With the Denon 2200, the fixed crossover for both SACD and DVD-A is 80Hz in both cases. That is more in line with a standard crossover, so only the lower frequencies are sent to the sub. In my system, this has resulted in a much more coherent sound than I got with the 563.


As to the bass management on the Denon vs. the Outlaw ICBM, of course you would have more flexibility with the Outlaw. And the cost of the Outlaw when added to the 563 would still be lower than some of the competing players. But in my case, I didn't want the additional unit, cables, etc. I wanted an affordible, one-unit solution, and the Denon 2200 provided that for me.


The Denon 2900 is supposed to even have noticeably better audio playback than the 2200, which is scary considering how good the 2200 sounds. But, that's another story.
 

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How do you know if high frequencies are going to the sub, since all you hear from it is bass? What does it matter what the crossover setting is, as long as it works? Explain these to me..........?

I have a friend that has a Denon 2803 receiver, a Denon 2200 player and high end Polk Audio speakers. He even says that sacd and dvd-a playback on mine, sounds as good as his............
 

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Quote:
How do you know if high frequencies are going to the sub, since all you hear from it is bass? What does it matter what the crossover setting is, as long as it works? Explain these to me..........?
If you are crossing over at say 200 Hz, then everything below that is stripped from the main speakers that are set to "small", and sent to the sub.


But, many subs have un-defeatable low pass crossovers, which means everything above a certain frequency is attenuated.


Side note: Crossovers are not brick walls; some frequencies above/below still get by, but are attenuated.


Back to the example. Lets say your sub has a maximum, non-defeatable crossover at 120 Hz. Assuming the 563's 200 Hz, crossover, you would loose everything between 120 and 200 Hz. Thats a pretty big hole in the FR of your system.


An additional issue with a high crossover is that frequencies above say 80 Hz are localized (more of less). The point of a good sub/main speaker crossover is that you will not be able to tell that the bass is coming from the sub. At 200 Hz, you definitely WILL tell its coming from the sub.


If your rig sounds good to you and your buddy, then don't worry, be happy. But the problem with the 563's BM is real. It may not show itself in your room with your gear, but thats not the case with many users.


If you have a disc with discrete test tones (1/3 octave or better) and a RS SPL meter, you might take a a few readings at your listening position and see what the in room FR really is. I bet you will be surprised at what you see.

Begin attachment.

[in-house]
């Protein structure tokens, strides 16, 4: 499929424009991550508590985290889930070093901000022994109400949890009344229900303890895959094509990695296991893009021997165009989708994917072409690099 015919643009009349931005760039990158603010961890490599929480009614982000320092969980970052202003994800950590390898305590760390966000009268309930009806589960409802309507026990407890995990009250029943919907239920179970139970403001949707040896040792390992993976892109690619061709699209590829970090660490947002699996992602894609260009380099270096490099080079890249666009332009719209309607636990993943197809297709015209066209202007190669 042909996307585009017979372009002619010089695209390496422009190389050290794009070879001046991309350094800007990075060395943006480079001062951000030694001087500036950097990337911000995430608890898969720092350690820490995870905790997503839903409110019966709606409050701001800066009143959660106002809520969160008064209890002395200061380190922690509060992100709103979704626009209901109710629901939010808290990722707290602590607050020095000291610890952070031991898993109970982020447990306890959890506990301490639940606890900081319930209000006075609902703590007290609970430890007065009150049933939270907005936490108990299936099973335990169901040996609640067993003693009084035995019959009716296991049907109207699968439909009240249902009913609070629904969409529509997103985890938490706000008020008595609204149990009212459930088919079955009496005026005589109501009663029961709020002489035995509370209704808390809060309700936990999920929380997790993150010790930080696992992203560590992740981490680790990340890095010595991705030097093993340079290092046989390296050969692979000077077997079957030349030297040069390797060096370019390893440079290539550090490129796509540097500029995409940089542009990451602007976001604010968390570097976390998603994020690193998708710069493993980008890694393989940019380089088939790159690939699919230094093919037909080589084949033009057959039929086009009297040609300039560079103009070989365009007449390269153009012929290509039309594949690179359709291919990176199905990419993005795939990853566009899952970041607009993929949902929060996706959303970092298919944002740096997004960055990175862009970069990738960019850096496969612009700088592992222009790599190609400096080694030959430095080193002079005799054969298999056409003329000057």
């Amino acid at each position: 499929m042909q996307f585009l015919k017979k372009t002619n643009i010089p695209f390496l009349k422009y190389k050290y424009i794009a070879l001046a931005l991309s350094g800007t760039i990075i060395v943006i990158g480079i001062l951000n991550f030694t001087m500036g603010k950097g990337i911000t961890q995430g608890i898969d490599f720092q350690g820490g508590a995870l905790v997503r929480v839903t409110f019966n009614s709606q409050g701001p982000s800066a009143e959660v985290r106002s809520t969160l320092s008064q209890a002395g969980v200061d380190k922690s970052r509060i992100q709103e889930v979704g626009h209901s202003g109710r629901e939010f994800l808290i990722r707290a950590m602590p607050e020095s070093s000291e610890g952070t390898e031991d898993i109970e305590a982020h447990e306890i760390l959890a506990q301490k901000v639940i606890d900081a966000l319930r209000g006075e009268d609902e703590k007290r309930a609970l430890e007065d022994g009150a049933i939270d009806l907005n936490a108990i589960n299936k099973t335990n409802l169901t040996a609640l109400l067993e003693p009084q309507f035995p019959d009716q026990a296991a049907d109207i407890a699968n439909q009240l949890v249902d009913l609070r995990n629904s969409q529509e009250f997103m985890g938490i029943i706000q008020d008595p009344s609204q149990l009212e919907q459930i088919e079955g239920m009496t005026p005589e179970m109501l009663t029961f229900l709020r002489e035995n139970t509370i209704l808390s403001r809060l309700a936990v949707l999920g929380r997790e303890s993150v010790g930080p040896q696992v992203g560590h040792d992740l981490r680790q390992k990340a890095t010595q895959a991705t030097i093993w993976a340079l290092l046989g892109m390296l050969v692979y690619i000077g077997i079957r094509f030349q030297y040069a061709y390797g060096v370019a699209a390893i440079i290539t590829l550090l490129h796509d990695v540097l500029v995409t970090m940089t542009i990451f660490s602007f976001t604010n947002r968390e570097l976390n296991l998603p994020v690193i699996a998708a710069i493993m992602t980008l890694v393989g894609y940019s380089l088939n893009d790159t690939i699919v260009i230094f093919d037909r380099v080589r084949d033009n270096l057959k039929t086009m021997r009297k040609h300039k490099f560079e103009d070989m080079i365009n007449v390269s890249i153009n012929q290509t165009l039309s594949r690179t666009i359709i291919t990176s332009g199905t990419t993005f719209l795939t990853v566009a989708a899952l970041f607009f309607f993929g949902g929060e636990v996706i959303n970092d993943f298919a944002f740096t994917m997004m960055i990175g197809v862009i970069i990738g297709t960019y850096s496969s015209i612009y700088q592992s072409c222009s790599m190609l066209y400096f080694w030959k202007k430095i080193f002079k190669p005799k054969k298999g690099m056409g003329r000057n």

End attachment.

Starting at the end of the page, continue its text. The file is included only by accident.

FWIW, the crossover in my Pio 45a was better in terms of crossover frequency than the 563 (about 100 Hz IIRC), but an ICBM still made a big improvement in my room with my gear and my ears.


BGL
 

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Good explanation BGL. In follow-up to the prior posts, I want to make it clear that the 563 sounded very good. It is a darn good performer for the price. But, as BGL explained, the high crossovers do have a real impact.


I checked with SVS, and essentially, my PB1-ISD drops off above 120Hz. So, with the 563 crossing over at 200Hz for DVD-A, I was missing out on everything between 120Hz and 200Hz. Now, in practice, DVD-A sounded fine. But, it just didn't sound "right" with my system. When I switched to the Denon, I found out what I was missing.


I'm not an expert on all of this stuff. But, since the 80Hz crossover of the

Denon was an important feature to me, I was willing to pay a bit more to get it. Alternatively, the 563 alone is a fine option. Finally, the 563 with the Outlaw ICBM is a very good option if you don't mind the extra layer of equipment and cables.
 

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Discussion Starter · #13 ·
jeffrey & bgl,

Can I assume that with all speakers set to large on the 563a there will be NO BM at all and all full range signals will be passed to the Outlaw ICBM?...since i actually have 3 different size speakers (fronts 8", center 5" and rear bipolar satellites) i like the flexibility of being able to set the crossover differently for each speaker size (as opposed to either off or 80hz on the denon)..please respond with any & all thoughts...thanks..jph1207